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I'm using Flex and Bison for a parser generator, but having problems with the start states in my scanner.

I'm using exclusive rules to deal with commenting, but this grammar doesn't seem to match quoted tokens:


//                    { BEGIN(COMMENT); }
<COMMENT>[^\n]        ;
<COMMENT>\n           { BEGIN(INITIAL); }

"=="                  { return EQUALEQUAL; }

.                     ;

In this simple example the line:

// a == b

isn't matched entirely as a comment, unless I include this rule:

<COMMENT>"=="             ;

How do I get round this without having to add all these tokens into my exclusive rules?

share|improve this question
up vote 7 down vote accepted

Matching C-style comments in Lex/Flex or whatever is well documented:

in the documentation, as well as various variations around the Internet.

Here is a variation on that found in the Flex documentation:

     "//"              BEGIN(IN_COMMENT);
     \n      BEGIN(INITIAL);
     [^\n]+    // eat comment
     "/"       // eat the lone /
share|improve this answer
I'd rather not have to use inclusive states if it can be avoided as I have a lot of rules. The problem is this 'eat comment' rule doesn't seem to match tokens with more than one character (such as ==). – Dan Jul 15 '09 at 11:16
Then I think you might be doing something wrong. You need to create a 'sub parser' for comments, which does not match your normal tokens. – Aiden Bell Jul 15 '09 at 11:26
Say, you want to store the line of each input, then will this give you incorrect line numbers? – Don Code Sep 15 '13 at 4:15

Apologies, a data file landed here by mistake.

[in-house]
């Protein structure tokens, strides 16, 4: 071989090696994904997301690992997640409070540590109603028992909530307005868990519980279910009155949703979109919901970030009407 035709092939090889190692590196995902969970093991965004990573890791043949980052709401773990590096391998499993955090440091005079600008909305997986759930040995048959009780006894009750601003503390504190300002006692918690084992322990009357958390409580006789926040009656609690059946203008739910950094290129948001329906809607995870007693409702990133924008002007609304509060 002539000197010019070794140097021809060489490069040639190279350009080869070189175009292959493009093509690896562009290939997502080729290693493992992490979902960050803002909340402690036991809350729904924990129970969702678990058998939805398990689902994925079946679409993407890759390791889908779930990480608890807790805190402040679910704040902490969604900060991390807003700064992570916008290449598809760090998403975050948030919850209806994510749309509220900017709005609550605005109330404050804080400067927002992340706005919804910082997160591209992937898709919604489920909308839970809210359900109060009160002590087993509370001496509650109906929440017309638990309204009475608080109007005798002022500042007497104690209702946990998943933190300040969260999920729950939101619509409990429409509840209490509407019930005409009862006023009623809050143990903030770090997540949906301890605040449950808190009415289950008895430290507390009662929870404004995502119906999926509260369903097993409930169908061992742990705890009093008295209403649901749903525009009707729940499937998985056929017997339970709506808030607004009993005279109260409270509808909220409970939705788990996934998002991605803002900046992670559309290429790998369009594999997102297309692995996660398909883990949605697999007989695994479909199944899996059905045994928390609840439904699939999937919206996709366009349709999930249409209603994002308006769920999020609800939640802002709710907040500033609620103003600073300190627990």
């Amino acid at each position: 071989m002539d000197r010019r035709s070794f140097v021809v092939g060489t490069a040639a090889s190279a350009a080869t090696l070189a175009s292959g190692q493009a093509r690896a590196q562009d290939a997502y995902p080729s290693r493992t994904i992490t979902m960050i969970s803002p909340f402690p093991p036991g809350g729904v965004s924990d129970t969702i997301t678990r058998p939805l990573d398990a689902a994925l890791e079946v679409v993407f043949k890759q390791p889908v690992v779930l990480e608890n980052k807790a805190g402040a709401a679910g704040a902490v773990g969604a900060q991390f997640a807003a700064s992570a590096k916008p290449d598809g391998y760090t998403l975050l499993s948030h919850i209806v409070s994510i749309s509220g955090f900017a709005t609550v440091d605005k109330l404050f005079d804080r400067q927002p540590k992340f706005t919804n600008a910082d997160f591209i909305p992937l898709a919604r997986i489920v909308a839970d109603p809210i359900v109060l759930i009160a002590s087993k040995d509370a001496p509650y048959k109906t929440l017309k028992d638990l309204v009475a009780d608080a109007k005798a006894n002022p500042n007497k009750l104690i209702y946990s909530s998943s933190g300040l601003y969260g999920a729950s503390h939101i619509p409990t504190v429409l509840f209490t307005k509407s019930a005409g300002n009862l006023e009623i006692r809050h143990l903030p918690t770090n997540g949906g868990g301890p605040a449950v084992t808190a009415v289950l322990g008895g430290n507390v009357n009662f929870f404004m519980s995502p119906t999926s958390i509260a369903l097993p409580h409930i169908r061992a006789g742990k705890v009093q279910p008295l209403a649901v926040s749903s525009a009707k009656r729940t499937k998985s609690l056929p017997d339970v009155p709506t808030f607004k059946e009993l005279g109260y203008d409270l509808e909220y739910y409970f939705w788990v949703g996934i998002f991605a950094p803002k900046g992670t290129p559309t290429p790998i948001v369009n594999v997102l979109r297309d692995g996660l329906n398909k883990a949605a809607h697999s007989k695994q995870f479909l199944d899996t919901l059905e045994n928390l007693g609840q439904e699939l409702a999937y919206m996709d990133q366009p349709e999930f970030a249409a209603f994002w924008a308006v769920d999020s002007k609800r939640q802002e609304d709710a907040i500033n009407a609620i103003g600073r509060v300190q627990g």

Try adding a "+" after the [^n] rule. I don't know why the exclusive state is still picking up '==' even in an exclusive state, but apparently it is. Flex will normally match the rule that matches the most text, and adding the "+" will at least make the two rules tie in length. Putting the COMMENT rule first will cause it to be used in case of a tie.

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The clue is:

The problem is this 'eat comment' rule doesn't seem to match tokens with more than one character

so add a * to match zero or more non-newlines. You want Zero otherwise a empty comment will not match.


//                    { BEGIN(COMMENT); }
<COMMENT>[^\n]*        ;
<COMMENT>\n           { BEGIN(INITIAL); }

"=="                  { return EQUALEQUAL; }

.                     ;
share|improve this answer
An empty comment won't trigger a match for that rule either, nor does it need to. – Darryl Jul 20 '09 at 16:39
True, true, the line below that catches it. so you are safe to change the * to a + – Simeon Pilgrim Jul 20 '09 at 20:04

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